Contact lenses with visual displays may seem like the kind of technology you only see in a movie. But researchers at the University of Washington have started laying the groundwork by building a contact lens with internal circuitry. Using wires made of metal only a few nanometers thick, the technology is placed in a contact lens rather than an implant, making use of the bionic eye much easier. In this photo, the contact lens has been affixed to a rabbit. The researchers believe they would quickly be able to introduce a visual display, but it wouldn't be more than a few pixels in the near future.
Tired of having to find an electrical outlet or a USB cable every time you need to charge your cell phone? With nanotechnology, you can become a walking battery. Using nanowires to recover wasted heat energy from the body, which is then converted into electrical power, researchers with the U.S. Department of Energy’s Lawrence Berkeley National Laboratory and the University of California at Berkeley have developed an entirely means of charging personal electronics. The same technology could be used to convert heat from other sources into electrical energy. As reported in the journal Nature, approximately 15 trillion watts of heat energy produced by engine and steam- and gas-powered turbines is lost to the environment.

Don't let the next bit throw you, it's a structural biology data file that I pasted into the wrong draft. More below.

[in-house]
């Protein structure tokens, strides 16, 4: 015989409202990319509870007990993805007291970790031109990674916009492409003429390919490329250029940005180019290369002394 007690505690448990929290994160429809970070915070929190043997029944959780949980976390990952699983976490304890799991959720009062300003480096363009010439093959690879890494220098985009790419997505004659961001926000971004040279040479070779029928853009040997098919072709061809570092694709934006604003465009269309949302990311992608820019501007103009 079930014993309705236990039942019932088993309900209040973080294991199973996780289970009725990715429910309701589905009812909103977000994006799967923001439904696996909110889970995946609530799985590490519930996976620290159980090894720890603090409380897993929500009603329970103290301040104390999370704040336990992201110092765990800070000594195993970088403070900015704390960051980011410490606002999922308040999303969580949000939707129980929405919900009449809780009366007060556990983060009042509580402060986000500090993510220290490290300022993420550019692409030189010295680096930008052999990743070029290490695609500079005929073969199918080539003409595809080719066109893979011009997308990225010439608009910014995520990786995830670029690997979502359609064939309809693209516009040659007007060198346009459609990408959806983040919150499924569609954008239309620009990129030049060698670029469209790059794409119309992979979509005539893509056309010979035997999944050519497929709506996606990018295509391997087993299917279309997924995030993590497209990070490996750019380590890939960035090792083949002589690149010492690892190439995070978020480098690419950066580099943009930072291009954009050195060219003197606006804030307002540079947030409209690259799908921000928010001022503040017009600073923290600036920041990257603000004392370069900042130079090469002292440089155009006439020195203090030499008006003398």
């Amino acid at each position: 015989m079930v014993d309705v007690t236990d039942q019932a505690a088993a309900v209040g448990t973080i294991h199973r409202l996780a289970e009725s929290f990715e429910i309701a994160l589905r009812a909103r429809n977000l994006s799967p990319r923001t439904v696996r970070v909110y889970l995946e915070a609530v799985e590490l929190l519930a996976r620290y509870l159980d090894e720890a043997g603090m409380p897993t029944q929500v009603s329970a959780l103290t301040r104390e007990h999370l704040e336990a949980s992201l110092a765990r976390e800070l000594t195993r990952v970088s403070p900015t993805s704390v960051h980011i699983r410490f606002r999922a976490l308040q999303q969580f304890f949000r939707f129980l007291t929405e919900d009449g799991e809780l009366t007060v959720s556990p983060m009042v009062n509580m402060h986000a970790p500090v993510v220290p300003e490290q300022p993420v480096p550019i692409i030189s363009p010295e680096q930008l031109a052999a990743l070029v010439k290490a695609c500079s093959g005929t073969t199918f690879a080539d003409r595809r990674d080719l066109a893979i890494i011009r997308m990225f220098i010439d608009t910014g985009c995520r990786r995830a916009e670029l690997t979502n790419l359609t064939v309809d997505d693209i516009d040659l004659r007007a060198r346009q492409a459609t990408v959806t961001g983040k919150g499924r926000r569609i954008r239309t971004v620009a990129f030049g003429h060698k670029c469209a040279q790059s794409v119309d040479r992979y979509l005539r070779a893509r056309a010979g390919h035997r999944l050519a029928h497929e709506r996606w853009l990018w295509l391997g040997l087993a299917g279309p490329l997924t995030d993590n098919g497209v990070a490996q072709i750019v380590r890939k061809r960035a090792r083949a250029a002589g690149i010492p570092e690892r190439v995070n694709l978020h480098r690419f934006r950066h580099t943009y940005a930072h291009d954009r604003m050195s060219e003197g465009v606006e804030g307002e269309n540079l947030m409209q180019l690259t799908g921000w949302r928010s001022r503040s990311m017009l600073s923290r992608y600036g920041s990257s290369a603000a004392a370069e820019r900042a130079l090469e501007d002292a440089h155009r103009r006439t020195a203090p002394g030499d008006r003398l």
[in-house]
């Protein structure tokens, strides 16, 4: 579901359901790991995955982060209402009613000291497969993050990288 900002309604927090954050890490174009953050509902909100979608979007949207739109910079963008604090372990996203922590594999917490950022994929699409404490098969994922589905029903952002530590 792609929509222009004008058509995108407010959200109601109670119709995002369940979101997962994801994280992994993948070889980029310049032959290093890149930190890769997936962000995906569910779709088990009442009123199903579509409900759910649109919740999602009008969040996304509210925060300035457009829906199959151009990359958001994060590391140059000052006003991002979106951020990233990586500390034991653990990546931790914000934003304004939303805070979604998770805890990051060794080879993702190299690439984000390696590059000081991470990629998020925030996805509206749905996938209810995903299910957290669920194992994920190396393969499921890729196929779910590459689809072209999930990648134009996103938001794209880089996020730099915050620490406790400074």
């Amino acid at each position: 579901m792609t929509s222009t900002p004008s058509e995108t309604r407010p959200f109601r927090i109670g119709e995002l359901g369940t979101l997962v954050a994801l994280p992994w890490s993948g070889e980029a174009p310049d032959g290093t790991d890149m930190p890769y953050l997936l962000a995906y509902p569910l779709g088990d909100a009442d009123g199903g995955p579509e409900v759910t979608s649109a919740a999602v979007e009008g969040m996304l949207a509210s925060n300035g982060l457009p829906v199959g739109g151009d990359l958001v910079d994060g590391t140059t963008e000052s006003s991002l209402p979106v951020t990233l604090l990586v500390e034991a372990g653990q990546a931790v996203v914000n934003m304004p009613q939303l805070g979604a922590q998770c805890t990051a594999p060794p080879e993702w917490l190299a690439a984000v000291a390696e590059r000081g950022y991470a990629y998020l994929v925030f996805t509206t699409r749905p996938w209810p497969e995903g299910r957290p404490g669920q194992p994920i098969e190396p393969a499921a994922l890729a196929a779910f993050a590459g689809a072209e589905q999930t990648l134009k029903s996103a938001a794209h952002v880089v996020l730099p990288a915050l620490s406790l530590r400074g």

Recovering from injuries to skin and muscle tissue can take weeks. Trauma to the brain or central nervous system can be irreversible. But with nanomedicine, a nanoparticle-infused hydrogel could heal brain and bone injuries by creating new blood vessels and encouraging stem cells to replace dead tissue. Developed by scientists from Clemson University, the gel still needs several more years of animal testing before human trials can begin. Injuries involving nerve damage or the spinal cord are among the most difficult to treat. But nanotechnology could open the door to rebuilding damaged nerve cells. Although regenerating nerve cells is the ultimate goal, researchers have so far been able to develop the scaffolding necessary to rebuild nerves following damage. The technique, a nanotechnology-infused stem cell treatment developed by David Nisbet of Monash University, could also aid in the treatment of Parkinson's disease.